Charlie’s pay took into account the income tax rates of 1950, which for pay over $200,000 was 91%, of which only $1,300 would be taxed at the maximum rate ($201,300 – $200,000 = $1,300). GM deferred another $363,795 in pay over the next five years, and whether or not that was a successful tax avoidance strategy would depend on future earnings or changes in tax law.

Beginning in the fifties, the federal government gave beneficial treatment to stock awards, which is reflected in Mr. Wilson’s $61,205 worth of GM stock. By the end of the decade, such awards and options would account for about half of all executive compensation.

In 1953, Mr. Wilson joined the Eisenhower administration as Secretary of Defense. During his confirmation hearing, his ownership of $2.5 million in GM stock prompted someone to ask if he could make a decision as Secretary of Defense that would be adverse to the interests of General Motors. Wilson said he could and added that he’d always believed that what was good for our country was good for General Motors, and vice versa.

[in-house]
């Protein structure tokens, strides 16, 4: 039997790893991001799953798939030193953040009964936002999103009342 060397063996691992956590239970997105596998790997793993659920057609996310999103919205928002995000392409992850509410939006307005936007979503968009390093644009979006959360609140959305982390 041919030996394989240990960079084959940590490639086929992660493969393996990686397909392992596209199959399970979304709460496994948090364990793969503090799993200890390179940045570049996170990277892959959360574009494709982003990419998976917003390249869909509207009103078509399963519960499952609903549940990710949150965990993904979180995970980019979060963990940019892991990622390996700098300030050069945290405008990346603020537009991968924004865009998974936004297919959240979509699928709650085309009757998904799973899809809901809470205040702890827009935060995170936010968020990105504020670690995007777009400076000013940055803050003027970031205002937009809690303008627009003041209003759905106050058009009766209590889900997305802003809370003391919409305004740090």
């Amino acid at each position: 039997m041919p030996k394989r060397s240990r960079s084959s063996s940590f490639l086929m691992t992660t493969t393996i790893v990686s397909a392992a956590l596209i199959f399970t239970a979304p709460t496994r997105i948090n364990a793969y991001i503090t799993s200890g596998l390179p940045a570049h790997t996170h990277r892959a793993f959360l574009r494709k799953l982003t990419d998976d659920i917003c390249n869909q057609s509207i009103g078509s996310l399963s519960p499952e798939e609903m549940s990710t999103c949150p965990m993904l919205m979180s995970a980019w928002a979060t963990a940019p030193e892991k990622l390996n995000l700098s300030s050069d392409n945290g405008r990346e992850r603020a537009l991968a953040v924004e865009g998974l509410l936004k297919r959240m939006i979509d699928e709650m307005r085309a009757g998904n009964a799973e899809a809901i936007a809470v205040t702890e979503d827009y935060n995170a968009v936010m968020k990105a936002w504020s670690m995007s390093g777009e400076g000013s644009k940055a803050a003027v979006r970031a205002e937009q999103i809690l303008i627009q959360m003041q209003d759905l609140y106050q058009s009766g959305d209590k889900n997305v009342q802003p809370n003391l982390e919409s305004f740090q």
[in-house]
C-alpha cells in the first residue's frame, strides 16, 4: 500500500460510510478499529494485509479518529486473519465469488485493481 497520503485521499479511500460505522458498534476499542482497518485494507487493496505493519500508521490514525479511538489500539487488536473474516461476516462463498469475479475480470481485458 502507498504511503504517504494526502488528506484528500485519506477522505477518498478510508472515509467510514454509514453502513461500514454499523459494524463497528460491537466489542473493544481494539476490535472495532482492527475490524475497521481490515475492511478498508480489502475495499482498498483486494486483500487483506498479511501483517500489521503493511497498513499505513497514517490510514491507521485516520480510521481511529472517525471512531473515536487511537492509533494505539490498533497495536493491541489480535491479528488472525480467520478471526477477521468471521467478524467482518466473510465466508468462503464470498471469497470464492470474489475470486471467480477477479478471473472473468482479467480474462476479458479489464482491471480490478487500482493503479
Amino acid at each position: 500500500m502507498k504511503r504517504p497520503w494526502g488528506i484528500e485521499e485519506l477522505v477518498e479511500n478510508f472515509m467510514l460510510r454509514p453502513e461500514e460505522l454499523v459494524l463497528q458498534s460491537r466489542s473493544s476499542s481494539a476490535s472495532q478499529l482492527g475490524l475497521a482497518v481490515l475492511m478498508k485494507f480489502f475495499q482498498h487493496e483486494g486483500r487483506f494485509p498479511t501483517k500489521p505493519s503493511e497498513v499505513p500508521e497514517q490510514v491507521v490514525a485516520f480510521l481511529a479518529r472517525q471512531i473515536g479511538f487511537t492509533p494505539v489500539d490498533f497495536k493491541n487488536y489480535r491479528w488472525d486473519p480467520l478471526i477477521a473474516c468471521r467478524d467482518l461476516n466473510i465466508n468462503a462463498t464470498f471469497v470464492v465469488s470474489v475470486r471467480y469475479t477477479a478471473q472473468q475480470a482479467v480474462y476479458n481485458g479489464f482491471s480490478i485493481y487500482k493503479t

In popular culture, the quip was shortened to “What’s good for General Motors is good for the country,” which he thought mischaracterized his original, more nuanced meaning, but it was the shortened version of the quote that stuck. Ultimately, Mr. Wilson was forced to divest the stock.

Stock awards and options continued through the fifties and sixties, but fell out of favor during the seventies (due to a soft stock market). Stock options came back in the eighties, as a way—the theory went—to make CEO’s act more like entrepreneurs, i.e., tie rewards and penalties to performance.

Pay via stock options was further boosted in 1994 when the Federal government capped the deduction for cash pay to executives at $1 million, with no such limitations on performance-linked compensation. Companies quickly restructured pay plans, which resulted in large and ongoing increases in option grants to CEO’s.

These grants provided incentive for the executives to improve stock prices, which for the nation led to all kinds of adverse, unintended consequences. The worst of these was the closing of thousands of US factories and the exportation of millions of American jobs to China and other low labor-cost nations.